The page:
Building the foundations of digital health literacy

From policy to grassroots levels, there’s a heavy emphasis on the value of digital health throughout healthcare systems. But how can we ensure online initiatives do not exclude the very people they are designed to empower?

Online health information, patient-held health records and wearable fitness trackers have all been shown to help people engage with their own health and improve outcomes.

But while pharma concentrates on developing digital support programmes, and healthtech entrepreneurs on creating all-singing, all-dancing health-enhancing apps, the prospect of digital exclusion looms large.

According to new research from Digital Unite, commissioned by NHS Digital, 11.9 million people in the UK do not have the essential digital skills needed for day-to-day life.

“By 2030, it is forecast that 4.5 million, or eight per cent, of UK adults will remain digitally disengaged unless there is a step change in the provision of digital skills and confidence,” said the resulting report, Digital champions for health: A Blueprint for Success

“Significantly, the heaviest users of health and social care, including older people and those with long-term conditions and disabilities, are the least likely to be online.”

Pointing to figures from the 2019 Lloyds Digital Index, the authors said that just 23% of people who are online use the internet for physical and mental health purposes, though that rises to 29% among those with a disability.

“A growing move towards projects such as web-based patient support programmes assumes a level of competency that many with long-term health conditions simply do not have”

Digital exclusion

The rise in online health education in recent years has led to a slew of questions, not least how people can ensure the information they consume is trustworthy.

But a growing move towards projects such as web-based patient support programmes assumes a level of competency that many with long-term health conditions simply do not have.

To counter this, the Digital Unite report advocates for the national roll-out of a Digital Champions scheme.

Such champions, it explained, provide “flexible, ongoing digital skills support”, targeted to the needs of their learner. That might include signposting, hands-on help or tuition with tasks such as using Google or sending an email.

Existing schemes have identified common barriers which, if overcome, could significantly improve health literacy and, in turn, outcomes.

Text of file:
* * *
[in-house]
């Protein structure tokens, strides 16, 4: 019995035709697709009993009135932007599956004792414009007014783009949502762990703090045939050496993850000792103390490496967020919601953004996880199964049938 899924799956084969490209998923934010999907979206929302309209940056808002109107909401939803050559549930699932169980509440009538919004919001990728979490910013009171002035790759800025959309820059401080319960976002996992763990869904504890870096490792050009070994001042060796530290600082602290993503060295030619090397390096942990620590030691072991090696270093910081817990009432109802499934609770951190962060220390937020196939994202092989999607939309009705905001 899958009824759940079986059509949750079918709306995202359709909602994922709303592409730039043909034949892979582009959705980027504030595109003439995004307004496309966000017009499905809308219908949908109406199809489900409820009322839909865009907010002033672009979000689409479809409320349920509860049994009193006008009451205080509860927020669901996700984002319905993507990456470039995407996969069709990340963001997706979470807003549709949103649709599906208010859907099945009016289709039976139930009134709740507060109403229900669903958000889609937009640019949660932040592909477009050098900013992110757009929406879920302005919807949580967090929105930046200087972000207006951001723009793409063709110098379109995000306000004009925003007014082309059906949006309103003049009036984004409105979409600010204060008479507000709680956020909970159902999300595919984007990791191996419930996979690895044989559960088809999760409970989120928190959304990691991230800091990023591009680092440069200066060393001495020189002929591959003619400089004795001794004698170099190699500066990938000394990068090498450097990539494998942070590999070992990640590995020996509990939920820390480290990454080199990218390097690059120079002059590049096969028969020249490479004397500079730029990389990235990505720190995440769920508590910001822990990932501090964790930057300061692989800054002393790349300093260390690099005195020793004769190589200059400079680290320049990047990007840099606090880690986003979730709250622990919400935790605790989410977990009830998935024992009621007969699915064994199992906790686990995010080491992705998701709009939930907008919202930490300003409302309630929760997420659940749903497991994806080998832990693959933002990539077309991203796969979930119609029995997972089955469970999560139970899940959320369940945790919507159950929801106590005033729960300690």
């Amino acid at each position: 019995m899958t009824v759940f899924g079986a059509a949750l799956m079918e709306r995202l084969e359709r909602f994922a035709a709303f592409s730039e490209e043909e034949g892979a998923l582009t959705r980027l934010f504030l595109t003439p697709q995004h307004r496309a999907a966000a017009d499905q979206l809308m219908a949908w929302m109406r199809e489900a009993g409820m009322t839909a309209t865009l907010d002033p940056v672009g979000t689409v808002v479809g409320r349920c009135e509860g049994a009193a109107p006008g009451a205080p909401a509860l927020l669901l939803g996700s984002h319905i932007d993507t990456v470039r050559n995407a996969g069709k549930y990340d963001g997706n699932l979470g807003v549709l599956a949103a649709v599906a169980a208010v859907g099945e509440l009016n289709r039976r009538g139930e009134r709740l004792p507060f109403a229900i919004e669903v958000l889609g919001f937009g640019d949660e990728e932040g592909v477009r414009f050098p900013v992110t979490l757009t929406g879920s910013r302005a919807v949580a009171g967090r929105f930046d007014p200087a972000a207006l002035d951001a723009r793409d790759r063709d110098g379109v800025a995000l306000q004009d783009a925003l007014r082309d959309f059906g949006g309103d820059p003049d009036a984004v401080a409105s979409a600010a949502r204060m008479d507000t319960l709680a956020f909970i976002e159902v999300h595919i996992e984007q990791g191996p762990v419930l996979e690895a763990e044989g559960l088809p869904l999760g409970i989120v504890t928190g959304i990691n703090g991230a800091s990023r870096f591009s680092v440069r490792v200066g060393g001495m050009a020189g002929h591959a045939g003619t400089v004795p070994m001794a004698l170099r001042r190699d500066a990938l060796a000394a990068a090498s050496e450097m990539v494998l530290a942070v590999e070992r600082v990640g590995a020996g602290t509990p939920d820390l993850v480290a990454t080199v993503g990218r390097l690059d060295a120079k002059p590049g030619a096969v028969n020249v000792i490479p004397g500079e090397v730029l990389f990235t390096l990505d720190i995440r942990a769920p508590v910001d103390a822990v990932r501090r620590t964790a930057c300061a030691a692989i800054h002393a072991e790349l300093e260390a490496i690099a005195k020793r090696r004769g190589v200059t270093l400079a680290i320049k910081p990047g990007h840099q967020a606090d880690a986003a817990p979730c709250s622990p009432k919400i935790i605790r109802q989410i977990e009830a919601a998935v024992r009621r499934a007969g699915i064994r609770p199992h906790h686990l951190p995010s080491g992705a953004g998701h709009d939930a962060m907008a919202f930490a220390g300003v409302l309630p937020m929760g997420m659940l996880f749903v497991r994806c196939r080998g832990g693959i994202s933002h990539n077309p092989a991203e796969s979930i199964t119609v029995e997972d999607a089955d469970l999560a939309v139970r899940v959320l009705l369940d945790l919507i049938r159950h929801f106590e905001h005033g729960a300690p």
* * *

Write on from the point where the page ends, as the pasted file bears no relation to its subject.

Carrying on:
The majority of champions surveyed as part of the work, 83%, said the people they worked with lacked confidence and skills, and 55% said learners didn’t even know they could access health information online.

More than half, 58%, of champions were asked to help people use search engines to find information on managing long-term health conditions.

Digital inclusion

Despite their success rates, Digital Champion programmes, currently established and operated on an ad-hoc basis, have encountered barriers to wide-scale adoption.

“The management of Digital Champion projects within the NHS has been costly and resource-heavy because each one is ‘starting from scratch’ and so scale and sustainability are compromised.

“Training is often given in a one-shot approach with no single repository of learning for champions to refer to or add in.”

A central, open-source learning platform to host training and resources would enable a national Digital Champions programme that ensures everyone can access online health, says the report.

International connectivity

Of course, the risk of digital exclusion isn’t unique to western healthcare systems. Around half the world’s population has no access to the internet, according to a paper published in Lancet Digital Health at the end of last year.

“Widespread access to the internet is still elusive. Just 45 per cent of people are connected in developing countries, and in the least developed countries the proportion is just 20 per cent,” said Anita Makri in the report, Bridging the Digital Divide in Healthcare.

She went on to explain that Africa and western Asia rely on slower systems than the 4G enjoyed in developed nations, and the percentage of people using the internet in rural areas is three times lower than in rural areas. There is also a gender split in developing countries, with 5% more men than women using the internet.

“The gap is wider when it comes to broadband: although subscriptions have increased globally, they’re still much lower in developing countries where services also tend to be slower and more expensive.

“It all adds up to a digital divide, with billions increasingly within reach of, but still disconnected from, online services,” she added.

Ultimately, producers of online health information and digital health initiatives must be mindful of where they are operating and the people they are seeking to support.

In a world of digital first health, we cannot assume that if we build it, they will come. The healthcare sector as a whole must start by building the foundations of equal access and appropriate skills.